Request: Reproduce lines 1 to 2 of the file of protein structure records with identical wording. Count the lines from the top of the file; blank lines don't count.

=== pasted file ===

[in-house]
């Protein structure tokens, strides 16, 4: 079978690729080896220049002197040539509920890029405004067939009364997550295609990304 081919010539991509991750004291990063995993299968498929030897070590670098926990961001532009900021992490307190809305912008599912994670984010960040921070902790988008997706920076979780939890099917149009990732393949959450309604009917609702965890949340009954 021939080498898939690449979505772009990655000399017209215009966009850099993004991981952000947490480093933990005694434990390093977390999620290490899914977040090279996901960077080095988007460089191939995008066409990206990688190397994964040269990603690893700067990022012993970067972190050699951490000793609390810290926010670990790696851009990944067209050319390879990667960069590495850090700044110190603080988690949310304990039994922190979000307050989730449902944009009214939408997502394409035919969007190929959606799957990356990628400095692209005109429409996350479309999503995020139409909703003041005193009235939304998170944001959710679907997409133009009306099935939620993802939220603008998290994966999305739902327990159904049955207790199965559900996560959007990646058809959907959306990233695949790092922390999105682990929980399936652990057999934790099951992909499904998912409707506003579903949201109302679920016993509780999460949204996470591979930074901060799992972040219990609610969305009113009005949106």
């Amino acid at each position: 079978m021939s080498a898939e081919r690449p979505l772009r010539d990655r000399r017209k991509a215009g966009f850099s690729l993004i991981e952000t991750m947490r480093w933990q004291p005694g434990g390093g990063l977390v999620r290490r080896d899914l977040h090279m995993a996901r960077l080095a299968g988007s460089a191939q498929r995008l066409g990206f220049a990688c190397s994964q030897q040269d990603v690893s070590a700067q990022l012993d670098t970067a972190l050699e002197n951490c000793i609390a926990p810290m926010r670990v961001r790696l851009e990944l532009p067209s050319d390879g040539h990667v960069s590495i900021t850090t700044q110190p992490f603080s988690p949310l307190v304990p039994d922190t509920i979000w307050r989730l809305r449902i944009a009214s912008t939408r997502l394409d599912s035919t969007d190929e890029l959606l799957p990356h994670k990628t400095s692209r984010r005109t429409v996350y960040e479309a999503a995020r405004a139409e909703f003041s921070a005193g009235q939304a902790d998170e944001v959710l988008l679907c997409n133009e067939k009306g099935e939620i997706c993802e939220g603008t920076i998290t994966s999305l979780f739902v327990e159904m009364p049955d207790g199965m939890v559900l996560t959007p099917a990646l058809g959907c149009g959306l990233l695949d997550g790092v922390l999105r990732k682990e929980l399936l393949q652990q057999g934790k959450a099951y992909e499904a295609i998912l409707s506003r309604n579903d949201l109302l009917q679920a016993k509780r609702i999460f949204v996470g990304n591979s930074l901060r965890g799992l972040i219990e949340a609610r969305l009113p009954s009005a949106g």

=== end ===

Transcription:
[in-house]
């Protein structure tokens, strides 16, 4: 079978690729080896220049002197040539509920890029405004067939009364997550295609990304 081919010539991509991750004291990063995993299968498929030897070590670098926990961001532009900021992490307190809305912008599912994670984010960040921070902790988008997706920076979780939890099917149009990732393949959450309604009917609702965890949340009954 021939080498898939690449979505772009990655000399017209215009966009850099993004991981952000947490480093933990005694434990390093977390999620290490899914977040090279996901960077080095988007460089191939995008066409990206990688190397994964040269990603690893700067990022012993970067972190050699951490000793609390810290926010670990790696851009990944067209050319390879990667960069590495850090700044110190603080988690949310304990039994922190979000307050989730449902944009009214939408997502394409035919969007190929959606799957990356990628400095692209005109429409996350479309999503995020139409909703003041005193009235939304998170944001959710679907997409133009009306099935939620993802939220603008998290994966999305739902327990159904049955207790199965559900996560959007990646058809959907959306990233695949790092922390999105682990929980399936652990057999934790099951992909499904998912409707506003579903949201109302679920016993509780999460949204996470591979930074901060799992972040219990609610969305009113009005949106």